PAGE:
Sunday, May 15, 2011

French Style Chicken Thigh and Oregon Pinot Noir

If you've ever read this blog, you know I'm a fan of chicken thighs.  Braised, roasted, grilled...doesn't really matter.  They're dirt cheap, easy to prepare, and absolutely delicious. 

The problem is, until you learn the secret of cooking these little jewels, they will taste fatty, possibly a little chewy, and wouldn't be a meal you'd actually look forward to, much less consider serving to guests.  But with a little proper seasoning, then searing to golden brown in a little EVOO, and then finished by roasting on 400 until virtually all traces of fat are gone (about 30-35 minutes) and the only thing that remains of the otherwise humble chicken thigh is truly a thing of beauty: a lean, juicy piece of meat with a crispy, flavorful golden crust.   And let me just tell you, I'd proudly serve this to any guest.  Exposing the bone, just so you know, is actually of little consequence but it does make the presentation much nicer and the thigh considerably easier to eat.

On a related note, I've been exploring wines from small scale vineyards producing high quality wines at a reasonable price.  Cherry Hill Winery is one such example.  They're relatively new to the scene and are located about an hour south of Portland in Oregon's Willamette Valley.  The winery is about 90 acres and as you might expect, they produce a great little Pinot Noir.  They also produce Pinot Gris, Poverty Road, and a Pinot Noir Dry Rosé, Vanda.  Check it out if you're a fan of Oregan Pinot.  Scale of 1-10 with 10 being best, I'd say this wine is about an 8 at the $20-25 price point.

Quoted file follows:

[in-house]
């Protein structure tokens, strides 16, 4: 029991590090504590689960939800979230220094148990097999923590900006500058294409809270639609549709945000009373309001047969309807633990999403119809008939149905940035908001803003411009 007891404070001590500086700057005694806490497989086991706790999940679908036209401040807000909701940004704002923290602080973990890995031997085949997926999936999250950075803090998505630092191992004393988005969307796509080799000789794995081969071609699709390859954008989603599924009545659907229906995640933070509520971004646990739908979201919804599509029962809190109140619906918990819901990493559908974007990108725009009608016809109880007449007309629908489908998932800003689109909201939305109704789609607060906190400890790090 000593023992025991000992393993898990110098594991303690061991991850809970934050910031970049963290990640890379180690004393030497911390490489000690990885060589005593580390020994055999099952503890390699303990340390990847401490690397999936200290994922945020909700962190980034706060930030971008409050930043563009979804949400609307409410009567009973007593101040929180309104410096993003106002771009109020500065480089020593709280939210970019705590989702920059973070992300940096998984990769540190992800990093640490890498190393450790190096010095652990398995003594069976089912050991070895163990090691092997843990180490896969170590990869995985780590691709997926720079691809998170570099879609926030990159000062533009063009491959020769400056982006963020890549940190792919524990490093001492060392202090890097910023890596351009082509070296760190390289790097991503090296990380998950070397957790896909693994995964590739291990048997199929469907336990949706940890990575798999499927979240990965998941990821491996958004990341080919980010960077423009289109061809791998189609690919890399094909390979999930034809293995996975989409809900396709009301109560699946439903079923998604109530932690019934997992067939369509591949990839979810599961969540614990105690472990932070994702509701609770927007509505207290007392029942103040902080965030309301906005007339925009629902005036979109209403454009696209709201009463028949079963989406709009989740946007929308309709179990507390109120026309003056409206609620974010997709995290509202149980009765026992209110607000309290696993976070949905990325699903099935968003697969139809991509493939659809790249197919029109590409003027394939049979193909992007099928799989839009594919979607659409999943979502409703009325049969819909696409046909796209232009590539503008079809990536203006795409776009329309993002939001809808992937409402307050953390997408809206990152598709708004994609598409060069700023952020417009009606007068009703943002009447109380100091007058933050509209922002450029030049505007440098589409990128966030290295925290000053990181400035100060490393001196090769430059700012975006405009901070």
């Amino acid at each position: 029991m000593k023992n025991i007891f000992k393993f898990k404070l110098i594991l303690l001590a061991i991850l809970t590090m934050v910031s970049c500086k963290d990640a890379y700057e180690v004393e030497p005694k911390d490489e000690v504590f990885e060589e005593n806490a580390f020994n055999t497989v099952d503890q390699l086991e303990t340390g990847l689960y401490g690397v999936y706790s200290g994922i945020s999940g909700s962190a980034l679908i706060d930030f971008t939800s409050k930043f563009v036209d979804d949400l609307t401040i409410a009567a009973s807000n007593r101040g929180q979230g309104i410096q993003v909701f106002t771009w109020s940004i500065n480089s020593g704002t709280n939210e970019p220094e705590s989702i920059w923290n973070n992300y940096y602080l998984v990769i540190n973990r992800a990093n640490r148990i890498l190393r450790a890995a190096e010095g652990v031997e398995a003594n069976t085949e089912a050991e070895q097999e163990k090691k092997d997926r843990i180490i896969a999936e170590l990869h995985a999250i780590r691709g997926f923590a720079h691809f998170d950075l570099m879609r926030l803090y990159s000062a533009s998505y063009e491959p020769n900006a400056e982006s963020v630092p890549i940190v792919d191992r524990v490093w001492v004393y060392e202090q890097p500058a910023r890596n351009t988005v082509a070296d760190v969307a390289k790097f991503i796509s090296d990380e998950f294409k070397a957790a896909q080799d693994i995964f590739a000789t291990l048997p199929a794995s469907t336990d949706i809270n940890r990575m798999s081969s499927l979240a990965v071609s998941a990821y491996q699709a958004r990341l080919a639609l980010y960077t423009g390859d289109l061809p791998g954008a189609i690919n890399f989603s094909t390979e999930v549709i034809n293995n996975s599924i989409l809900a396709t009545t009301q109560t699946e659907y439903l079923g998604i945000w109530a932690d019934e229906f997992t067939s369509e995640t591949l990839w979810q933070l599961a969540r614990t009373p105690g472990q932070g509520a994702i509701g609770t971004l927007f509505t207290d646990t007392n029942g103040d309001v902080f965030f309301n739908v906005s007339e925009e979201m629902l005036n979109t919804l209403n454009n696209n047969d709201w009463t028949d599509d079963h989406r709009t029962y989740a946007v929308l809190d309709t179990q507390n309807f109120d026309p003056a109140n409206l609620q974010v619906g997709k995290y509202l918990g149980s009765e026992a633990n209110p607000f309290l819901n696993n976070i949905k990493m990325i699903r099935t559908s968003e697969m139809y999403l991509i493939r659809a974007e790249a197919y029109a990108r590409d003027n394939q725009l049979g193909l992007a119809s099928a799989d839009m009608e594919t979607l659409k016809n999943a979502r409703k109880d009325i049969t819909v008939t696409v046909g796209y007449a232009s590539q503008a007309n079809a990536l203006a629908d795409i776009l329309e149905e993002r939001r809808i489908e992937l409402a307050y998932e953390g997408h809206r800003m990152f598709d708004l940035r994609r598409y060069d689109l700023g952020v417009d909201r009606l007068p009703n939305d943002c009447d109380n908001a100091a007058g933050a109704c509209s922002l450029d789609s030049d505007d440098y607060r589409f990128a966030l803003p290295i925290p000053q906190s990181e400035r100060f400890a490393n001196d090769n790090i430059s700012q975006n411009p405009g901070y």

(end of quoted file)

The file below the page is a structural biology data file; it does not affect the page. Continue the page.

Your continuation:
1. I have a bad habit of reading blogs when I am hungry -- now to the freezer to defrost some chicken

  2. No kidding about the reading when hungry thing, Dustin!

    I'm going to have to try the sear/roasting combination...thighs have always confused me!

  3. I like the idea of your blog. I've signed up to follow it. Besides the outdoors, cooking is a passion of mine too.

  4. Erin, you'll be thrilled with the result. I recommend a simple approach to seasoning here. Kosher salt, fresh grind of mixed peppercorn, garlic powder, and smoked paprika. Squeeze of lemon before roasting just to brighten things up a bit. You could also garnish with a little lemon thyme if you wanted to be fancy.

    JGR - thanks for the follow and welcome, bro!